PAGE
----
Wayrest is one of the most glorious cities
of western Tamriel: sparkling in her contemporary beauty,
lustrous by her past. She is prized above all cities in High
Rock -- no other city has contributed, and continues to contribute
so much to the culture of the Bretons. The spirits of her
genius children continue to haunt the streets; you can see
them in the gabled roofs, grand boulevards, aromatic marketplaces.
The people of Wayrest have an instictive appreciation of their
past, but are not obsessed by it, as the people of Daggerfall
seem to be. One feels that one is in a modern city when one
visits Wayrest, but there is a magic in the air that could
only come from thirty-two centuries of civilization.
It is difficult for historians to declare
a certain date for the foundation of Wayrest. A settlement
of some variety had been existence where the Bjoulsae River
feeds the Iliac Bay possibly since the 800th year of the First
Era. The traders and fishermen of Wayrest were surrounded
by hostile parties: the orc capitol Orsinium had grown like
a poison weed to the north, and the Akaviri pirates and raiders
crowded the islands to the west. There is no mystery to Wayrest's
name. After the fighting most travellers had to endure passing
through the eastern end of the Iliac Bay, the little fishing
village on the Bjoulsae was a welcome rest.
Nowhere in the much vaunted censuses of the
Skyrim Occupation is Wayrest mentioned. In the Annals of Daggerfall,
King Joile's letter to Gaiden Shinji of the Order of Diagna
contains the following reference: "The orcs have been
much plaguing the Wayresters and impeding traffic to the heart
of the land." The date given for the letter was 1E 948.
Wayrest only truly bloomed after the razing
of Orsinium in 1E 980. The hard-working traders and merchants
were instrumental in forming the Masconian Trade Way and thus
reducing the pirate activity on the Bay. At this time, Wayrest
occupied both banks of the Bjoulsae. A successful mercantile
family, the Gardners, built a walled palace on the High Rock
side of the river and, over time, allowed banks and other
businesses within its walls. It was a Gardner, Farangel, who
was proclaimed king when Wayrest accepted ambassadors from
the Camorian Empire, and was granted the right to call itself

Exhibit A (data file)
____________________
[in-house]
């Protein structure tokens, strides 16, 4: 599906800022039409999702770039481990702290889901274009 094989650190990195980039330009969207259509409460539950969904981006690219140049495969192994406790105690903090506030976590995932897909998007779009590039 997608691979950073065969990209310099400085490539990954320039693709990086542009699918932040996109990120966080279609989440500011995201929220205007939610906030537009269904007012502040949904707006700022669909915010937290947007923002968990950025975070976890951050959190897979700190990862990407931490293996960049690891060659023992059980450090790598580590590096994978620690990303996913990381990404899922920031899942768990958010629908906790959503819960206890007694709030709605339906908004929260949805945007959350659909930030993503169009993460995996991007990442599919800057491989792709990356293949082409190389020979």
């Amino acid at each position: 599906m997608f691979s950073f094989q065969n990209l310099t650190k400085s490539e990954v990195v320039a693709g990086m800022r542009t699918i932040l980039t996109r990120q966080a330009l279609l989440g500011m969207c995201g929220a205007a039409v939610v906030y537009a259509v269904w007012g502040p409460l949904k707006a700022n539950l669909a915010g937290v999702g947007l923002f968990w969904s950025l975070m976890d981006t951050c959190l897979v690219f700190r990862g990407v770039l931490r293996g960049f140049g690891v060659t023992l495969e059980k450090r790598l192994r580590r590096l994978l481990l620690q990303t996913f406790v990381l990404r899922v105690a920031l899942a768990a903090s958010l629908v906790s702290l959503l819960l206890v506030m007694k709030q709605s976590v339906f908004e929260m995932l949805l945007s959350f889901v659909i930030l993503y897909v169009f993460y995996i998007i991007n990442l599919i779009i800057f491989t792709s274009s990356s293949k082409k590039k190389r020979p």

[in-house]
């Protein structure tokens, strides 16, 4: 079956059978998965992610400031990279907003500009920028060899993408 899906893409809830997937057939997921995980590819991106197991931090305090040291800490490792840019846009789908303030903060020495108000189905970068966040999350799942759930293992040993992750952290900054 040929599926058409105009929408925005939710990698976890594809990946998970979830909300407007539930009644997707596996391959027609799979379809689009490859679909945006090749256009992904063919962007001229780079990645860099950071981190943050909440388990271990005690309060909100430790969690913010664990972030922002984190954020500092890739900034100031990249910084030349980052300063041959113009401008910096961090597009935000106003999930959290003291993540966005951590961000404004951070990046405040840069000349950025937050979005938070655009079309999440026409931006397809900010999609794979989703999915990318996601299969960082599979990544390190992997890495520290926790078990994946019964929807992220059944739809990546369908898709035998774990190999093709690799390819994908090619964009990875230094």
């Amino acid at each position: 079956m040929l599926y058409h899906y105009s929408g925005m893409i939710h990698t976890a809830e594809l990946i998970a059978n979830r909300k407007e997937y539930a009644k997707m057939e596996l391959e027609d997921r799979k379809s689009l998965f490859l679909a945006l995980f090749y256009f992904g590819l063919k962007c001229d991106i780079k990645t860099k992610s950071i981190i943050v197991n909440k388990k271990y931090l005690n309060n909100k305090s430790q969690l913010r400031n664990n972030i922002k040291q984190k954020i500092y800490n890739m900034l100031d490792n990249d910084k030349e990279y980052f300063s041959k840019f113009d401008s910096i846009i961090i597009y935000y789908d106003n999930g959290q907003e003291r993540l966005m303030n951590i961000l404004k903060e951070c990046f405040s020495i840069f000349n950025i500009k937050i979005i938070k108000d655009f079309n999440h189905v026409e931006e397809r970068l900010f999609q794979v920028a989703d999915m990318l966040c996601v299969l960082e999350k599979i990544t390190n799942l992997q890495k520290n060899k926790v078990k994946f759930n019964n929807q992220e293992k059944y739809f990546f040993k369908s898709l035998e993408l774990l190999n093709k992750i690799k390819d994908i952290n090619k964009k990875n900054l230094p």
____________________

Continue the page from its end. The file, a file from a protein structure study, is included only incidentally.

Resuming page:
a kingdom in the 1100th year of the 1st Era.
Although Wayrest became a kingdom under the
command of one family, the merchants continued to wield incredible
power. Many economists have alleged that Wayrest's eternal
wealth, despite all her hardships, comes from this rare relationship
between the merchants and the crown. The Gardner Dynasty fell,
followed by the Cumberland Dynasty, which was followed by
the Horley Dynasty, and finally, in the Third Era, the Septim
Dynasty. No citizen of another kingdom of comparable age can,
with one hand, name all the families who have ever ruled.
Never has a king of Wayrest been deposed by revolution or
assassination. Except for those of the Septim family, every
king of Wayrest can trace his line back to a merchant prince
of Wayrest. The merchants and king respect one another, and
this relationship strengthens both.
One need only walk down the great boulevard
of Wayrest to see physical proof of this unique alliance.
Going north to south, Wayrest Boulevard suddenly divides,
one half going west and the other going east. Both halfs end
in identical squares: one at Castle Wayrest, the original
palace of Aphren Gardner, and the other at Cumberland Square,
where the oldest and wealthiest marketplace in Wayrest. The
message here is clear: the king and the merchants are joined
Wayrest has survived blights, droughts, plagues,
piracy, invasions, and war with good humor and practicality.
In 1E 2702, the entire population of the city was forced to
move into the walled estate of the Gardners as protection
against the pirates, Akaviri raiders, and Thrassian plague.
A less resourceful community would have withered, but the
Wayresters have survived to enrich Tamriel generation after
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